As Congress prepares to finish up the $1.1. trillion spending bill required to keep the government open, a deal that will significantly impact pension plans is coming into focus. If you believe this deal is about ‘saving’ or ‘fixing’ pensions, you haven’t been paying attention.The Congressional proposal would allow plans that are projected to run out of money in the next 10 to 20 years to cut the benefits they pay to both current and future retirees. Provisions include those that would raise premiums, allow troubled pension plans covering more than one employer to cut retiree benefits, allow troubled plans to merge with healthier plans, and double the insurance premiums employers pay the Pension Benefit Guaranty Corporation (PBGC), the government agency that insures pension plans.
How many people could be impacted by legislative changes? According to the Bureau of Labor Statistics, about a quarter of the roughly 40 million workers – primarily in the trucking, manufacturing and other industries – who participate in a traditional defined benefit plans are covered by multiemployer plans. A quick note, A multiemployer plan, sometimes referred to as a ‘Taft-Hardy’ plan, is a collectively bargained plan maintained by more than one employer, usually within the same or related industries, and a labor union. These PBGC insurance programs were created as part of ERISA in 1974 to protect retirees’ pension benefits.
Under the proposal, benefits would not be cut for disabled pensioners or those 80 years and older, while cuts would be lessened for those between 75 and 80. The PBGC projects that more than 10% of the roughly 1,400 multiemployer pension plans, which cover more than 1 million workers and retirees, currently meet this criteria. As the law is currently written, cutting the benefits of those who are already retired is off-limits. Instead, troubled multiemployer plans can take other actions, like reducing the benefits employees earn going forward and raising employee and employer contributions to the plan.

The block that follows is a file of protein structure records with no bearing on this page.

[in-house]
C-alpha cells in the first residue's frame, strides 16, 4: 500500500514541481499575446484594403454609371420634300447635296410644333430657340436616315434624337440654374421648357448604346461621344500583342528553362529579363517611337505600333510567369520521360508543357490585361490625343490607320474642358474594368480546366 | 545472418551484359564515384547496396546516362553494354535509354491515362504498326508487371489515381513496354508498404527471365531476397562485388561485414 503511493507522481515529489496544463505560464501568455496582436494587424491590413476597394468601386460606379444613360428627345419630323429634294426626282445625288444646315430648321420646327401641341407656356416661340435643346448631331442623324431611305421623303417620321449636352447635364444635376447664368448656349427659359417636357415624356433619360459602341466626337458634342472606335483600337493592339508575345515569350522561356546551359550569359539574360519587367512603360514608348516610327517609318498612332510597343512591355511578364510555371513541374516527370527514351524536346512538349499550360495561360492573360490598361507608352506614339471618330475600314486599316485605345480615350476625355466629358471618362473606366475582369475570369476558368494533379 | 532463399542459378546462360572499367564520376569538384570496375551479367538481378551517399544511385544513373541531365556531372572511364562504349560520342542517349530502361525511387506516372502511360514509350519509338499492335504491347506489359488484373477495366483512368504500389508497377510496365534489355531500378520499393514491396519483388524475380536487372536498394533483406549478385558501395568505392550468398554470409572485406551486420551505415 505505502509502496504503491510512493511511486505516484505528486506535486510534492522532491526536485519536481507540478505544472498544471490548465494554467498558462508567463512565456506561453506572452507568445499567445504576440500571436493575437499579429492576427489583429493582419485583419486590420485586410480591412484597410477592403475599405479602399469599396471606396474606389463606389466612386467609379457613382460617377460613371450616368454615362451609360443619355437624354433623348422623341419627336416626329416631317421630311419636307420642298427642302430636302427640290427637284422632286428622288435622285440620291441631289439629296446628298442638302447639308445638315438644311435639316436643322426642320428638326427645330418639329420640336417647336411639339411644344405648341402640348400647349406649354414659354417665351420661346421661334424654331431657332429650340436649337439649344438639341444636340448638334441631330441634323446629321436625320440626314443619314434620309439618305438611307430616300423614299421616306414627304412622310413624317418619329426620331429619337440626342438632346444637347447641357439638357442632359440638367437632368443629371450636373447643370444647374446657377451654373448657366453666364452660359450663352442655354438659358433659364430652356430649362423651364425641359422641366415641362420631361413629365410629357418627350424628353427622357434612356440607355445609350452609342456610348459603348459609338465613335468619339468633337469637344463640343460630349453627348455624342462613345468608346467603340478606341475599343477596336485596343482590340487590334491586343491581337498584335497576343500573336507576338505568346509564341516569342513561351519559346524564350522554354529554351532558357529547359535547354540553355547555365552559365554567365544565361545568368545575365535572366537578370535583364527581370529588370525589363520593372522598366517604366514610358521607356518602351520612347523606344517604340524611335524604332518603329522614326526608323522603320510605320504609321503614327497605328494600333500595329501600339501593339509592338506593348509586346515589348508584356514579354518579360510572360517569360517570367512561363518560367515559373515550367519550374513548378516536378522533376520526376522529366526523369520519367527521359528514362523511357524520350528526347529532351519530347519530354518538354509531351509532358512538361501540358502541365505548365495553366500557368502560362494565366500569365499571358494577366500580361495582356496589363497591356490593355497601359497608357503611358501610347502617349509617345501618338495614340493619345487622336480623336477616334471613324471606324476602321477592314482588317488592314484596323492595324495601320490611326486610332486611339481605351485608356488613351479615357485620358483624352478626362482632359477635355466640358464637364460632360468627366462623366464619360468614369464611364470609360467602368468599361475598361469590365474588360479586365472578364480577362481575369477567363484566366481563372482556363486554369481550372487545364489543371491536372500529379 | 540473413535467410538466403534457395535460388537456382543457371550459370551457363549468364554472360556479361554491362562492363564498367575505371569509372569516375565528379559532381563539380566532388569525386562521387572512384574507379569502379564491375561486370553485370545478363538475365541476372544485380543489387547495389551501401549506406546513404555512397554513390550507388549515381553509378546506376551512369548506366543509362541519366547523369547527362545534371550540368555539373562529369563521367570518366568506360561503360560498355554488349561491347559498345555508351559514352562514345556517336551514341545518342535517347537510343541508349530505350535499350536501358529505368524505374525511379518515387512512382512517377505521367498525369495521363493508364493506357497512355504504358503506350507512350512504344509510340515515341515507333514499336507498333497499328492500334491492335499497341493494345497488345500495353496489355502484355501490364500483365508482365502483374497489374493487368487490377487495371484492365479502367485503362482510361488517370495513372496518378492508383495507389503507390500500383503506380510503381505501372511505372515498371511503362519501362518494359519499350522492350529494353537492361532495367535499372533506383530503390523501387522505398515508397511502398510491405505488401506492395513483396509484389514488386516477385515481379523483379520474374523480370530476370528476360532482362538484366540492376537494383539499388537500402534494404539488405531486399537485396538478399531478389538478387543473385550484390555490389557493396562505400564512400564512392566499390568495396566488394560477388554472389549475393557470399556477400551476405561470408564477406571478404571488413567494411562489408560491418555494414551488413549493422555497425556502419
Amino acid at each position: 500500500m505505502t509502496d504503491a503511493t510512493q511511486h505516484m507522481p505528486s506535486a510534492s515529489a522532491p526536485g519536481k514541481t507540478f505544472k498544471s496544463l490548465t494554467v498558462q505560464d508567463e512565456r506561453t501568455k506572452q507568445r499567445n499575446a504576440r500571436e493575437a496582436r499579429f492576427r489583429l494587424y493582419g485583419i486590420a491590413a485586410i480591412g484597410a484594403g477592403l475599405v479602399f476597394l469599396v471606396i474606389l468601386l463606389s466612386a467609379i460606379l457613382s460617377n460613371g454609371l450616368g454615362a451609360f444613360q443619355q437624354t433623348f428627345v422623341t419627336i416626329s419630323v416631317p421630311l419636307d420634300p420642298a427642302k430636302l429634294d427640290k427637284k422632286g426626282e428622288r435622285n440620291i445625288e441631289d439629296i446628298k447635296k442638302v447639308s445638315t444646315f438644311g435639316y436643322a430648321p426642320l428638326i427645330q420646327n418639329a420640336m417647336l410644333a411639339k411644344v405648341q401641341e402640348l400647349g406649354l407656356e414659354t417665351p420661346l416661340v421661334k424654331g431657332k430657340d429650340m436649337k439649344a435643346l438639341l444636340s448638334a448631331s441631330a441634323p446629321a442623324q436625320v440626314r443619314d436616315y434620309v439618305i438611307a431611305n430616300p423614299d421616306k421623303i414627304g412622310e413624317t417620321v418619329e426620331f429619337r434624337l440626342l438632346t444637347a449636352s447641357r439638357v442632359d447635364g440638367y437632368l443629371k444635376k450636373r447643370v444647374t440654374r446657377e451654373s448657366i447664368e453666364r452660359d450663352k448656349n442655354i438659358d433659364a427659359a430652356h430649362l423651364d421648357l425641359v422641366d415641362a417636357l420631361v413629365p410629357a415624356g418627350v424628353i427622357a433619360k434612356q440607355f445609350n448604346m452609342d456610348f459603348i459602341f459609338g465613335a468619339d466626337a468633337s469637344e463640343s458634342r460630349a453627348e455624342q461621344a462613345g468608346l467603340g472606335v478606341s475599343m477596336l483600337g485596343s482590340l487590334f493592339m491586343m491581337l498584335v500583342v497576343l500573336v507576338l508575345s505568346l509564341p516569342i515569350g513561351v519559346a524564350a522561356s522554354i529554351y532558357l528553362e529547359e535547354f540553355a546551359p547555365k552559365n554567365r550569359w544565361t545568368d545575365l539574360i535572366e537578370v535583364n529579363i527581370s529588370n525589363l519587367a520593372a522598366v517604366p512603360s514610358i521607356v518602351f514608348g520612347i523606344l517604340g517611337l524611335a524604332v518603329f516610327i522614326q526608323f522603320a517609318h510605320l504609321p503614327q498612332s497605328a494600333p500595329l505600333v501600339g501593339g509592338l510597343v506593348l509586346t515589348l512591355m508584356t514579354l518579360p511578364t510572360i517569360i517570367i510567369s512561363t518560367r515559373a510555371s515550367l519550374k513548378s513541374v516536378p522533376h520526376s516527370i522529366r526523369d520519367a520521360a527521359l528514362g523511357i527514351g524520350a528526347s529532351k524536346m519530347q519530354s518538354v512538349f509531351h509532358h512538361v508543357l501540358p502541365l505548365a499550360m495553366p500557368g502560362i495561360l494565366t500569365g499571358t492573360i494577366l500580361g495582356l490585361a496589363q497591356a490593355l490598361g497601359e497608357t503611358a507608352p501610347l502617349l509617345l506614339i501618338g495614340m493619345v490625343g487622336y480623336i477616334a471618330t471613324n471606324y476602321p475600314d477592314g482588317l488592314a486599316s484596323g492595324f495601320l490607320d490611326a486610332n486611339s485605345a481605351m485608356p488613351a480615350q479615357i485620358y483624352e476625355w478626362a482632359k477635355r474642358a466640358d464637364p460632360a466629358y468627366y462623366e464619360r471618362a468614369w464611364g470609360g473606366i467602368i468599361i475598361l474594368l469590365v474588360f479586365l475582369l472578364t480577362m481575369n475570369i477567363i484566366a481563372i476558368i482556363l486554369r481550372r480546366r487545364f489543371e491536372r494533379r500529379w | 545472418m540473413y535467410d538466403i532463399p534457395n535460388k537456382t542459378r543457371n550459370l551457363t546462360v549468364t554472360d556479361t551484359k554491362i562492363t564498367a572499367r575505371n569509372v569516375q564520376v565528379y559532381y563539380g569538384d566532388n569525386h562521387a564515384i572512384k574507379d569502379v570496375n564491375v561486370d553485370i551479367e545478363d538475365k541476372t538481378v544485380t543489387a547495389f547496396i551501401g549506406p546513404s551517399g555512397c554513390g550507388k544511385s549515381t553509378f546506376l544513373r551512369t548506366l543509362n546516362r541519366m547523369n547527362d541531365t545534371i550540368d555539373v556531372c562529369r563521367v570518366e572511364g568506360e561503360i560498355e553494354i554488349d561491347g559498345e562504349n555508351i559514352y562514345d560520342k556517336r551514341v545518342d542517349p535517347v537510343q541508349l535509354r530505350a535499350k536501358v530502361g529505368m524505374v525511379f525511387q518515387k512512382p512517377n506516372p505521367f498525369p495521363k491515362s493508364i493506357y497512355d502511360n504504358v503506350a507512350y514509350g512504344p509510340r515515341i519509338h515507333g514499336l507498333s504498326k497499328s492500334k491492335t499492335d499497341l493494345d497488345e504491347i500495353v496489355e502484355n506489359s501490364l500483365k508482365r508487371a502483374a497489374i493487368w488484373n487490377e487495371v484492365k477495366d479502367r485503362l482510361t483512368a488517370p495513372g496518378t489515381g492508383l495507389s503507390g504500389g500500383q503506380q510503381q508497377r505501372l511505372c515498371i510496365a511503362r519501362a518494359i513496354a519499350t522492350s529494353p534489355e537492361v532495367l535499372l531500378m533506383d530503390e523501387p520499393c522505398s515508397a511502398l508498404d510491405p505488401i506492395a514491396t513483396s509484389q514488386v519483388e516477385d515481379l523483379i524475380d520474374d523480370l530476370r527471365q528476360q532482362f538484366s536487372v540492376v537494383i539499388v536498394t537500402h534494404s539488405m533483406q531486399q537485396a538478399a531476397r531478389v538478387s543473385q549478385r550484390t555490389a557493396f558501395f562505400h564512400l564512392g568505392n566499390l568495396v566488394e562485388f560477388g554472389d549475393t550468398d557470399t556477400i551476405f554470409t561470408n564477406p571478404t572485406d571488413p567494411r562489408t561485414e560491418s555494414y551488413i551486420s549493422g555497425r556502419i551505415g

Supporters of the legislation opine that the benefit cuts, along with other changes included in the legislation, will help preserve the plans for both retirees and current workers. Opponents, such as the AARP and the Pension Rights Center, argue that the other measures should be taken before slashing benefits. An example of the potential impact to an individual? An example I have seen, for a retired truck driver that is covered by a multiemployer plan, notes that his pension would go from $40,000 to as low as $15,000.
A plausible case could likely be made that this action is needed now, particularly after the PBGC noted last month that their reserves are running dangerously low and many larger employers have pulled out of the multiemployer plans. However, anyone that has been following the many stories – I have been following the story of Detroit quite closely – detailing the state of both public and private pensions knows that this is just one point on a long arc, one that ends with the demise of public and private pensions.